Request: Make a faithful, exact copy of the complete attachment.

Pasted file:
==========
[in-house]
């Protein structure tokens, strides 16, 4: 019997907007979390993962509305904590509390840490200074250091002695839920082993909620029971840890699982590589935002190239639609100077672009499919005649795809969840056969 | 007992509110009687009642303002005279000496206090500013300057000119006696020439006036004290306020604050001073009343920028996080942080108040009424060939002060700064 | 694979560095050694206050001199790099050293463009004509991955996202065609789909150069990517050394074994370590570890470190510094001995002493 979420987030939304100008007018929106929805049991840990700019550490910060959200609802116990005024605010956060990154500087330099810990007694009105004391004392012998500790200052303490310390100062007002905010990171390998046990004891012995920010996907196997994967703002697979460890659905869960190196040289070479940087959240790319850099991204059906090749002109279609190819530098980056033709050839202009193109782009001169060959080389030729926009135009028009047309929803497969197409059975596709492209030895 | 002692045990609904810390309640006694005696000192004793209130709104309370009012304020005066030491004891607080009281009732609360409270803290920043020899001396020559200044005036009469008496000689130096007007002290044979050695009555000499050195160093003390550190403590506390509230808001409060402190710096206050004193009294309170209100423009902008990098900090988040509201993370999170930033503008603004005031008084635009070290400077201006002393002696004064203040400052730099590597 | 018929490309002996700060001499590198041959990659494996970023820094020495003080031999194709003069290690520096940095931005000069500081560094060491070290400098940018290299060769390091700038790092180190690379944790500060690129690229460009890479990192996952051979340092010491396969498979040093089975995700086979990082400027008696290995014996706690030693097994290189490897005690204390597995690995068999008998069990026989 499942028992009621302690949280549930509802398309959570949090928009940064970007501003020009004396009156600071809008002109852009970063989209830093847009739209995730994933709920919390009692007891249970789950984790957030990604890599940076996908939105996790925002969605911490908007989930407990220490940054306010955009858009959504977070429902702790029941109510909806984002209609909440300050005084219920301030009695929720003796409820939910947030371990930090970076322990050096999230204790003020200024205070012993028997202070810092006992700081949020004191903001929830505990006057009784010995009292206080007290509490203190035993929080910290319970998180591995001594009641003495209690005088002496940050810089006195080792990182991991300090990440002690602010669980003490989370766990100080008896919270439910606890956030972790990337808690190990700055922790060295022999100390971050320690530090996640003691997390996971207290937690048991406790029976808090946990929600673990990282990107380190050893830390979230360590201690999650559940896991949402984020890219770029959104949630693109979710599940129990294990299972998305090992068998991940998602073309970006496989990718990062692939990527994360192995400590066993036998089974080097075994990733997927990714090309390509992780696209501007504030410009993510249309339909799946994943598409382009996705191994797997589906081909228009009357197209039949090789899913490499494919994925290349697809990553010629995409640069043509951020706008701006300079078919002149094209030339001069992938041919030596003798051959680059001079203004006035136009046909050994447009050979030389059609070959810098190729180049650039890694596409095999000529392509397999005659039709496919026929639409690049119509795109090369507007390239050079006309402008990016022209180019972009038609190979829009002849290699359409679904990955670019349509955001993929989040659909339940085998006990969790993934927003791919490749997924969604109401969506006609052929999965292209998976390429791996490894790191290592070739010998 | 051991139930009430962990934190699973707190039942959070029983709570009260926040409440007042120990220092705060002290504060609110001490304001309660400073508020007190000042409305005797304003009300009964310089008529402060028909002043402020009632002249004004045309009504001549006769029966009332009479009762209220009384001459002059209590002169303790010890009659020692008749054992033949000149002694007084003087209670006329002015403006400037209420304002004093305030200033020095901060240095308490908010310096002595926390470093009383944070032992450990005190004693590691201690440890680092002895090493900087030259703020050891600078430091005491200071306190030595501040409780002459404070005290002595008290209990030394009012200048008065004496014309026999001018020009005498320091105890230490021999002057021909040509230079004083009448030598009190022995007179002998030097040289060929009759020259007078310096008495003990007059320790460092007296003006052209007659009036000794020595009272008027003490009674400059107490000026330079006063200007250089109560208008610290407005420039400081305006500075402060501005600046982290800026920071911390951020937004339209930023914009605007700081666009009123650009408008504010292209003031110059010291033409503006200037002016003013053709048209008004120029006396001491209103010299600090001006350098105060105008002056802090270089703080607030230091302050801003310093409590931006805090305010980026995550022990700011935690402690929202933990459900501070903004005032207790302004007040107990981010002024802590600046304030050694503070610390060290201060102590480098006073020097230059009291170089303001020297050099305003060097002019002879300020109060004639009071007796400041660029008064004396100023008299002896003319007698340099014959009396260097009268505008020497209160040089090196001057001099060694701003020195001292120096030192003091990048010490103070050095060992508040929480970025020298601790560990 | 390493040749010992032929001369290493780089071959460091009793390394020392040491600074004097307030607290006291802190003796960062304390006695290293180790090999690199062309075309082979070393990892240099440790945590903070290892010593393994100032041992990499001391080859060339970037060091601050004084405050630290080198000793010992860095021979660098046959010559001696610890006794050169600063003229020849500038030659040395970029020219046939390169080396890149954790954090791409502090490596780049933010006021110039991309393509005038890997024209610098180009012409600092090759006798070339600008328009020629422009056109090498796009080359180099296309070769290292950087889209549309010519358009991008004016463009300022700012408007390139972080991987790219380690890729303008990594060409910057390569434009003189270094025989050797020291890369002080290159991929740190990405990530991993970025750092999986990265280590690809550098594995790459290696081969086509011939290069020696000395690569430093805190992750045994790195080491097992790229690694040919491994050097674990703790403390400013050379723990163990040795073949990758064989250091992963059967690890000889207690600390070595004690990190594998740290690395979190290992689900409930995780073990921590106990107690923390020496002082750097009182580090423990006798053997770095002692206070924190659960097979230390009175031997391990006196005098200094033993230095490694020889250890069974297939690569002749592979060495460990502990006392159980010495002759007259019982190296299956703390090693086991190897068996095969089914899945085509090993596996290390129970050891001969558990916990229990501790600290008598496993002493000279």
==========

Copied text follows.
[in-house]
């Protein structure tokens, strides 16, 4: 019997907007979390993962509305904590509390840490200074250091002695839920082993909620029971840890699982590589935002190239639609100077672009499919005649795809969840056969 | 007992509110009687009642303002005279000496206090500013300057000119006696020439006036004290306020604050001073009343920028996080942080108040009424060939002060700064 | 694979560095050694206050001199790099050293463009004509991955996202065609789909150069990517050394074994370590570890470190510094001995002493 979420987030939304100008007018929106929805049991840990700019550490910060959200609802116990005024605010956060990154500087330099810990007694009105004391004392012998500790200052303490310390100062007002905010990171390998046990004891012995920010996907196997994967703002697979460890659905869960190196040289070479940087959240790319850099991204059906090749002109279609190819530098980056033709050839202009193109782009001169060959080389030729926009135009028009047309929803497969197409059975596709492209030895 | 002692045990609904810390309640006694005696000192004793209130709104309370009012304020005066030491004891607080009281009732609360409270803290920043020899001396020559200044005036009469008496000689130096007007002290044979050695009555000499050195160093003390550190403590506390509230808001409060402190710096206050004193009294309170209100423009902008990098900090988040509201993370999170930033503008603004005031008084635009070290400077201006002393002696004064203040400052730099590597 | 018929490309002996700060001499590198041959990659494996970023820094020495003080031999194709003069290690520096940095931005000069500081560094060491070290400098940018290299060769390091700038790092180190690379944790500060690129690229460009890479990192996952051979340092010491396969498979040093089975995700086979990082400027008696290995014996706690030693097994290189490897005690204390597995690995068999008998069990026989 499942028992009621302690949280549930509802398309959570949090928009940064970007501003020009004396009156600071809008002109852009970063989209830093847009739209995730994933709920919390009692007891249970789950984790957030990604890599940076996908939105996790925002969605911490908007989930407990220490940054306010955009858009959504977070429902702790029941109510909806984002209609909440300050005084219920301030009695929720003796409820939910947030371990930090970076322990050096999230204790003020200024205070012993028997202070810092006992700081949020004191903001929830505990006057009784010995009292206080007290509490203190035993929080910290319970998180591995001594009641003495209690005088002496940050810089006195080792990182991991300090990440002690602010669980003490989370766990100080008896919270439910606890956030972790990337808690190990700055922790060295022999100390971050320690530090996640003691997390996971207290937690048991406790029976808090946990929600673990990282990107380190050893830390979230360590201690999650559940896991949402984020890219770029959104949630693109979710599940129990294990299972998305090992068998991940998602073309970006496989990718990062692939990527994360192995400590066993036998089974080097075994990733997927990714090309390509992780696209501007504030410009993510249309339909799946994943598409382009996705191994797997589906081909228009009357197209039949090789899913490499494919994925290349697809990553010629995409640069043509951020706008701006300079078919002149094209030339001069992938041919030596003798051959680059001079203004006035136009046909050994447009050979030389059609070959810098190729180049650039890694596409095999000529392509397999005659039709496919026929639409690049119509795109090369507007390239050079006309402008990016022209180019972009038609190979829009002849290699359409679904990955670019349509955001993929989040659909339940085998006990969790993934927003791919490749997924969604109401969506006609052929999965292209998976390429791996490894790191290592070739010998 | 051991139930009430962990934190699973707190039942959070029983709570009260926040409440007042120990220092705060002290504060609110001490304001309660400073508020007190000042409305005797304003009300009964310089008529402060028909002043402020009632002249004004045309009504001549006769029966009332009479009762209220009384001459002059209590002169303790010890009659020692008749054992033949000149002694007084003087209670006329002015403006400037209420304002004093305030200033020095901060240095308490908010310096002595926390470093009383944070032992450990005190004693590691201690440890680092002895090493900087030259703020050891600078430091005491200071306190030595501040409780002459404070005290002595008290209990030394009012200048008065004496014309026999001018020009005498320091105890230490021999002057021909040509230079004083009448030598009190022995007179002998030097040289060929009759020259007078310096008495003990007059320790460092007296003006052209007659009036000794020595009272008027003490009674400059107490000026330079006063200007250089109560208008610290407005420039400081305006500075402060501005600046982290800026920071911390951020937004339209930023914009605007700081666009009123650009408008504010292209003031110059010291033409503006200037002016003013053709048209008004120029006396001491209103010299600090001006350098105060105008002056802090270089703080607030230091302050801003310093409590931006805090305010980026995550022990700011935690402690929202933990459900501070903004005032207790302004007040107990981010002024802590600046304030050694503070610390060290201060102590480098006073020097230059009291170089303001020297050099305003060097002019002879300020109060004639009071007796400041660029008064004396100023008299002896003319007698340099014959009396260097009268505008020497209160040089090196001057001099060694701003020195001292120096030192003091990048010490103070050095060992508040929480970025020298601790560990 | 390493040749010992032929001369290493780089071959460091009793390394020392040491600074004097307030607290006291802190003796960062304390006695290293180790090999690199062309075309082979070393990892240099440790945590903070290892010593393994100032041992990499001391080859060339970037060091601050004084405050630290080198000793010992860095021979660098046959010559001696610890006794050169600063003229020849500038030659040395970029020219046939390169080396890149954790954090791409502090490596780049933010006021110039991309393509005038890997024209610098180009012409600092090759006798070339600008328009020629422009056109090498796009080359180099296309070769290292950087889209549309010519358009991008004016463009300022700012408007390139972080991987790219380690890729303008990594060409910057390569434009003189270094025989050797020291890369002080290159991929740190990405990530991993970025750092999986990265280590690809550098594995790459290696081969086509011939290069020696000395690569430093805190992750045994790195080491097992790229690694040919491994050097674990703790403390400013050379723990163990040795073949990758064989250091992963059967690890000889207690600390070595004690990190594998740290690395979190290992689900409930995780073990921590106990107690923390020496002082750097009182580090423990006798053997770095002692206070924190659960097979230390009175031997391990006196005098200094033993230095490694020889250890069974297939690569002749592979060495460990502990006392159980010495002759007259019982190296299956703390090693086991190897068996095969089914899945085509090993596996290390129970050891001969558990916990229990501790600290008598496993002493000279």